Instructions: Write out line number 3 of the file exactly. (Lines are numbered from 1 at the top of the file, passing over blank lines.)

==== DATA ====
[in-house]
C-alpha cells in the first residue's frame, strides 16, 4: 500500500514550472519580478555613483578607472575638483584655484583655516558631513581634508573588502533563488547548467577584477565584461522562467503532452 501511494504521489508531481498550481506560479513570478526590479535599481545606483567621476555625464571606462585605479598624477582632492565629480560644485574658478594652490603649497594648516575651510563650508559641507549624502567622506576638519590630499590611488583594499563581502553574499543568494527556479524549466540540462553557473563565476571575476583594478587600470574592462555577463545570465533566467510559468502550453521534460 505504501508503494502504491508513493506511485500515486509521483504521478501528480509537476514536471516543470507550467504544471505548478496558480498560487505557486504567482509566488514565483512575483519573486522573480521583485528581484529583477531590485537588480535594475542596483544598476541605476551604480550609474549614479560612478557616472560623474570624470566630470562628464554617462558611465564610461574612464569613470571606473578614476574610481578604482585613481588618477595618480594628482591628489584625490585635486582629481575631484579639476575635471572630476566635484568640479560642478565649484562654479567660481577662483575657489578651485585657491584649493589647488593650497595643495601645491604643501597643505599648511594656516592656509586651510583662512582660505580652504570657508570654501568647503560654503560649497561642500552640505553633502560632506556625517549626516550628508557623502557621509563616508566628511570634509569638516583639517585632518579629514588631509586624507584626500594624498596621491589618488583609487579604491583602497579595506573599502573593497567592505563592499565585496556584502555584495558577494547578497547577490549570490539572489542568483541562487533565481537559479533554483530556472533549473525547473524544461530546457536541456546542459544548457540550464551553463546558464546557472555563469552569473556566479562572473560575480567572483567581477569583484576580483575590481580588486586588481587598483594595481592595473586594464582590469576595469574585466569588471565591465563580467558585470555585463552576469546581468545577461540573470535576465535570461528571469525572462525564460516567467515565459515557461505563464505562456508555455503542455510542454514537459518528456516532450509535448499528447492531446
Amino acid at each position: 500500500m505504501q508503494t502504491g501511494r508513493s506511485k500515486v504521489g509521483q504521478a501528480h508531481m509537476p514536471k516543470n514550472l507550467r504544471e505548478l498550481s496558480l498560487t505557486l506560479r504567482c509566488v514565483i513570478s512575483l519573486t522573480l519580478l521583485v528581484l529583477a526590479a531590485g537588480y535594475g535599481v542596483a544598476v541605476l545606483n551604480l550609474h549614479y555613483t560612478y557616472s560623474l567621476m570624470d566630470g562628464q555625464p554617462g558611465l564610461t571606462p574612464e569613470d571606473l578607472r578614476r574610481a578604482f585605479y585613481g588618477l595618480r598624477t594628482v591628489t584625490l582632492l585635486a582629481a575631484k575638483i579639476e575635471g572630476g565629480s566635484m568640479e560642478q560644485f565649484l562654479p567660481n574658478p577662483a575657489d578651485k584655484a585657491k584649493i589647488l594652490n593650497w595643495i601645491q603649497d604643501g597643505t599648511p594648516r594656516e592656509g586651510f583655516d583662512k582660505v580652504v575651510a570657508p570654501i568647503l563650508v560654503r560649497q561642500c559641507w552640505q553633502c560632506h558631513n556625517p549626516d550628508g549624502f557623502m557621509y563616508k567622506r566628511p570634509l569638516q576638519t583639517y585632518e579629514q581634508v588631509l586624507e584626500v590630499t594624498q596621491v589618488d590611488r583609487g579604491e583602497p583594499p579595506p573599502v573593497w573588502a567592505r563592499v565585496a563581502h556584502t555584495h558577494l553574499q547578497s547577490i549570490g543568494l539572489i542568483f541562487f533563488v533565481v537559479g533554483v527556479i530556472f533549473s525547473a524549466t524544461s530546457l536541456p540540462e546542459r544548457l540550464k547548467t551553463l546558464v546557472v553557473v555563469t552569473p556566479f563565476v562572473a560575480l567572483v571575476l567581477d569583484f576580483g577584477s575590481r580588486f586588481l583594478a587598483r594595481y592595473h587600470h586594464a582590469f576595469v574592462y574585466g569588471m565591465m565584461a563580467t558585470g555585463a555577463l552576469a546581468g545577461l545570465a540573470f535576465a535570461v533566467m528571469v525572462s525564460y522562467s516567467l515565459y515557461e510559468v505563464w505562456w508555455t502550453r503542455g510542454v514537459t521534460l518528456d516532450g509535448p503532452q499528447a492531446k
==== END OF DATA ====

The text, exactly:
Amino acid at each position: 500500500m505504501q508503494t502504491g501511494r508513493s506511485k500515486v504521489g509521483q504521478a501528480h508531481m509537476p514536471k516543470n514550472l507550467r504544471e505548478l498550481s496558480l498560487t505557486l506560479r504567482c509566488v514565483i513570478s512575483l519573486t522573480l519580478l521583485v528581484l529583477a526590479a531590485g537588480y535594475g535599481v542596483a544598476v541605476l545606483n551604480l550609474h549614479y555613483t560612478y557616472s560623474l567621476m570624470d566630470g562628464q555625464p554617462g558611465l564610461t571606462p574612464e569613470d571606473l578607472r578614476r574610481a578604482f585605479y585613481g588618477l595618480r598624477t594628482v591628489t584625490l582632492l585635486a582629481a575631484k575638483i579639476e575635471g572630476g565629480s566635484m568640479e560642478q560644485f565649484l562654479p567660481n574658478p577662483a575657489d578651485k584655484a585657491k584649493i589647488l594652490n593650497w595643495i601645491q603649497d604643501g597643505t599648511p594648516r594656516e592656509g586651510f583655516d583662512k582660505v580652504v575651510a570657508p570654501i568647503l563650508v560654503r560649497q561642500c559641507w552640505q553633502c560632506h558631513n556625517p549626516d550628508g549624502f557623502m557621509y563616508k567622506r566628511p570634509l569638516q576638519t583639517y585632518e579629514q581634508v588631509l586624507e584626500v590630499t594624498q596621491v589618488d590611488r583609487g579604491e583602497p583594499p579595506p573599502v573593497w573588502a567592505r563592499v565585496a563581502h556584502t555584495h558577494l553574499q547578497s547577490i549570490g543568494l539572489i542568483f541562487f533563488v533565481v537559479g533554483v527556479i530556472f533549473s525547473a524549466t524544461s530546457l536541456p540540462e546542459r544548457l540550464k547548467t551553463l546558464v546557472v553557473v555563469t552569473p556566479f563565476v562572473a560575480l567572483v571575476l567581477d569583484f576580483g577584477s575590481r580588486f586588481l583594478a587598483r594595481y592595473h587600470h586594464a582590469f576595469v574592462y574585466g569588471m565591465m565584461a563580467t558585470g555585463a555577463l552576469a546581468g545577461l545570465a540573470f535576465a535570461v533566467m528571469v525572462s525564460y522562467s516567467l515565459y515557461e510559468v505563464w505562456w508555455t502550453r503542455g510542454v514537459t521534460l518528456d516532450g509535448p503532452q499528447a492531446k